In a democracy, people vote a party (or parties) into government so that their ‘lives will be better’. That phrase, of course, is more complex than it seems. What makes life in the case of one person ‘better’ may not be true in the case of another person.
Under normal circumstances, an election is fought and won/lost on roti, kapda and makan issues. Other issues may intrude on the consciousness of the voter as she enters the polling station but, in normal circumstances, she will vote for more food, more job opportunities, more wages/income, better water and sanitation, better schools, better health care, better roads, better transport and so on. She will also vote for better security and a life without fear, without violence and without oppression.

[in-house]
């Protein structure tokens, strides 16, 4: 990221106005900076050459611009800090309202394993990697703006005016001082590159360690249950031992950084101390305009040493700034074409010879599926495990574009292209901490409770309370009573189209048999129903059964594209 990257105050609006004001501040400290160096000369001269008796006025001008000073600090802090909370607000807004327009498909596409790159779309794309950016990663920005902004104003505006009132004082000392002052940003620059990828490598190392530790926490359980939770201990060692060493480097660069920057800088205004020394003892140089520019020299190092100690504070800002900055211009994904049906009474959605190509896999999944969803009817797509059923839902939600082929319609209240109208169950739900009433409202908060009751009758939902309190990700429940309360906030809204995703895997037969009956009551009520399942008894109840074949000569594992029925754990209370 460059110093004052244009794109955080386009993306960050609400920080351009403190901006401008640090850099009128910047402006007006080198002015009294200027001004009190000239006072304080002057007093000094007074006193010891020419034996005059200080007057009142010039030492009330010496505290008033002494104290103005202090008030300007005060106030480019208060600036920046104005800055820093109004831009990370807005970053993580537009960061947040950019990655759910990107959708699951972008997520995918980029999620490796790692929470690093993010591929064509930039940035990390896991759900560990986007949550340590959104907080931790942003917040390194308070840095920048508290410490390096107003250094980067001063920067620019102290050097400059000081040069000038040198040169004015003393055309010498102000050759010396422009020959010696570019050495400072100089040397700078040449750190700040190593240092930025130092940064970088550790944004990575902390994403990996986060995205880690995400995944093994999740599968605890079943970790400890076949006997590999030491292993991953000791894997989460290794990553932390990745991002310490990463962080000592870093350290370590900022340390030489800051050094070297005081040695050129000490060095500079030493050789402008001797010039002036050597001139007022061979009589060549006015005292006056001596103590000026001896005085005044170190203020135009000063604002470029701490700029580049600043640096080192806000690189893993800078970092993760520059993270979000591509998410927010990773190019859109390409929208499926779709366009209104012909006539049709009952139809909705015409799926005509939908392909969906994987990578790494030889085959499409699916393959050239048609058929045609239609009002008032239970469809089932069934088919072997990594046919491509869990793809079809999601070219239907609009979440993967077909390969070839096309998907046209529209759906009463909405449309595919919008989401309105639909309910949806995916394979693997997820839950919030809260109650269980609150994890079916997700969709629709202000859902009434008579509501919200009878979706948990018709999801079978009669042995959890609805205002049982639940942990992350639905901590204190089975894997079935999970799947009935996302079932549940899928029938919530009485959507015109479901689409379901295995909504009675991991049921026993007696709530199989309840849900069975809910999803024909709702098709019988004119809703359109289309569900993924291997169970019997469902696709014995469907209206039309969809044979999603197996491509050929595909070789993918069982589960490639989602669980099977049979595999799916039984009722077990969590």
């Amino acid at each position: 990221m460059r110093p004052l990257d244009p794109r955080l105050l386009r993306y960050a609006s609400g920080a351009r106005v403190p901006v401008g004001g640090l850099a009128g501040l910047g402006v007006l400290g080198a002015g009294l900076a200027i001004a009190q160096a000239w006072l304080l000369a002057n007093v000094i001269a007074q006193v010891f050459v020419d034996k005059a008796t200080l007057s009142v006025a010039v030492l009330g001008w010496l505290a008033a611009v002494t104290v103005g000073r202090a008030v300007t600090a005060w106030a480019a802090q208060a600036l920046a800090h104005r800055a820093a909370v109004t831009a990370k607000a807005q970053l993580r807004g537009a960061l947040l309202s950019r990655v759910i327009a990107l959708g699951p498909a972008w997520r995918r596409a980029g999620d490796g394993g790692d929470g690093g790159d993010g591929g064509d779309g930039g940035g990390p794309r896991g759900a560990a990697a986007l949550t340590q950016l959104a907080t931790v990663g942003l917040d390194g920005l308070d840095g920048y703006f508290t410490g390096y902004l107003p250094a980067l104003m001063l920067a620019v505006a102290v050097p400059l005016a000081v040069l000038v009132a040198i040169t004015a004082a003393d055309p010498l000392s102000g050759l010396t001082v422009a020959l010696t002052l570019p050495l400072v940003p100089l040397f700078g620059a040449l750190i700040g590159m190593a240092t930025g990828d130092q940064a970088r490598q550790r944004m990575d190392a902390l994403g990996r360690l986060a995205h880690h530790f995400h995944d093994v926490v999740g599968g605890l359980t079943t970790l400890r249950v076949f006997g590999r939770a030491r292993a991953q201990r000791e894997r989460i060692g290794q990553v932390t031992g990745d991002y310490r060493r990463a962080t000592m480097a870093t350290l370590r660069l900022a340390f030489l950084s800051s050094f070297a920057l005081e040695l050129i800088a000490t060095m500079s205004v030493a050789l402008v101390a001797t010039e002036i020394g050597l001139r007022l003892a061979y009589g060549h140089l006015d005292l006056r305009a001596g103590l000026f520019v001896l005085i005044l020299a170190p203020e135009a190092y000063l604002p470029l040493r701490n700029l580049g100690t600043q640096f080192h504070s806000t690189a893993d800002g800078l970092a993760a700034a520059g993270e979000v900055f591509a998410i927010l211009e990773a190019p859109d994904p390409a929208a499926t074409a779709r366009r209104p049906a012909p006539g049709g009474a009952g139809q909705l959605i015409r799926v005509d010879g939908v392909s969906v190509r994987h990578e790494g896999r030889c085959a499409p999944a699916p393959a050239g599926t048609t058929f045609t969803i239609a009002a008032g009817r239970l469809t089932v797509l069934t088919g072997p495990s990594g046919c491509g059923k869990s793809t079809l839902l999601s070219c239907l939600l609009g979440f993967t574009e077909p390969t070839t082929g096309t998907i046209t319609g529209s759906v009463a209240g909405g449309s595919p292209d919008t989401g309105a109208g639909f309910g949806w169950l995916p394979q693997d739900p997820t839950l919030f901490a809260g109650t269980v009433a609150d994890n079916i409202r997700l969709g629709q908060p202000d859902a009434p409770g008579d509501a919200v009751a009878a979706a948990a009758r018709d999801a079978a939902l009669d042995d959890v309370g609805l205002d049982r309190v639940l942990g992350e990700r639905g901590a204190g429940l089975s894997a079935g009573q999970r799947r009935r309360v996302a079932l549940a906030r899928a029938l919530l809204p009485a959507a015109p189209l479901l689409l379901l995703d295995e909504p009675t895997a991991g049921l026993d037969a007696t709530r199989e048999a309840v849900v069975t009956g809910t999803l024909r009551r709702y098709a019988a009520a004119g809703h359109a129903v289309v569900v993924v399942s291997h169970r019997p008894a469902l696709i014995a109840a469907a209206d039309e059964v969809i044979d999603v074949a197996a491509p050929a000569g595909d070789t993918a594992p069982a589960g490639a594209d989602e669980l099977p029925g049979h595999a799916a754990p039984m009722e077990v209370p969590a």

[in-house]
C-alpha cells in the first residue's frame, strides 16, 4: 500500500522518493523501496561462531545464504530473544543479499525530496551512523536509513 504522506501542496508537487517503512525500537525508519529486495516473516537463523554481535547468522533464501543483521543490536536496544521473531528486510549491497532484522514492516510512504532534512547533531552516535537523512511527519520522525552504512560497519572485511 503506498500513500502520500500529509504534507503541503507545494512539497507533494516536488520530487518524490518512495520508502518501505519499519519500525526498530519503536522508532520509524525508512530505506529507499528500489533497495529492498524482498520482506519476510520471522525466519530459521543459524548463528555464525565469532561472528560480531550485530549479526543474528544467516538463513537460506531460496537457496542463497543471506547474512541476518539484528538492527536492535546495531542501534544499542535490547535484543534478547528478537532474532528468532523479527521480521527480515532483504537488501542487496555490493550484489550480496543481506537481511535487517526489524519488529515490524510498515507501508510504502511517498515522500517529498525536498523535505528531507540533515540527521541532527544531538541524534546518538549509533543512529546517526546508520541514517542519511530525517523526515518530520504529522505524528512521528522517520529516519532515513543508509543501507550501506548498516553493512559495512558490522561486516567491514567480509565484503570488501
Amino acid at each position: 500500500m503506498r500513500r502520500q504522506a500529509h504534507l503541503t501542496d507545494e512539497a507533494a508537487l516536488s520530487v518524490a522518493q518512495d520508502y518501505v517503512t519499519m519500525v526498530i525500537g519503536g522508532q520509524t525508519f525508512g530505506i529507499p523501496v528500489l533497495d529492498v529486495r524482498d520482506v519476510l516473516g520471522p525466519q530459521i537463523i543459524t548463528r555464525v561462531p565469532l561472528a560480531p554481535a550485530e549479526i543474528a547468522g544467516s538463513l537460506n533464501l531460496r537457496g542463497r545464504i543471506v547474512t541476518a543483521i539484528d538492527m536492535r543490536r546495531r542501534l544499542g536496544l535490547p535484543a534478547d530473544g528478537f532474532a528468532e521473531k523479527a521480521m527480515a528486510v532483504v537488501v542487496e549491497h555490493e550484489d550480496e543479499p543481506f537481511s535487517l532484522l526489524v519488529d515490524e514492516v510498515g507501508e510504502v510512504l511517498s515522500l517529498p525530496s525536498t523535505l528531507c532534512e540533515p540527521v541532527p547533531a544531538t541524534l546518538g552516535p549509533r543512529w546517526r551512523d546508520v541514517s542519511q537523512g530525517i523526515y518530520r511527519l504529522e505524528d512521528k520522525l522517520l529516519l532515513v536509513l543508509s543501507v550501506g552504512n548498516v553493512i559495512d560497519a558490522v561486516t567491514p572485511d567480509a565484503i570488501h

In a multi-party democracy, a 31 per cent vote share undoubtedly qualifies as a clear mandate for the winner — the BJP led by Mr Narendra Modi — in the 2014 election. What resonated through the length and breadth of the country was ‘sabka saath, sabka vikas’ and the promise of ‘achhe din’.
Counting the Reforms
At the end of three years, it is natural to make an assessment of the government’s performance. I have already written on internal security and Kashmir (May 7, 2017) and on the rise of intolerance and the damage it is doing to the constitutional fabric of the country (May 14, 2017). While those concerns are important, the more important concern is the state of the economy — and its impact on the promise of a ‘better life’.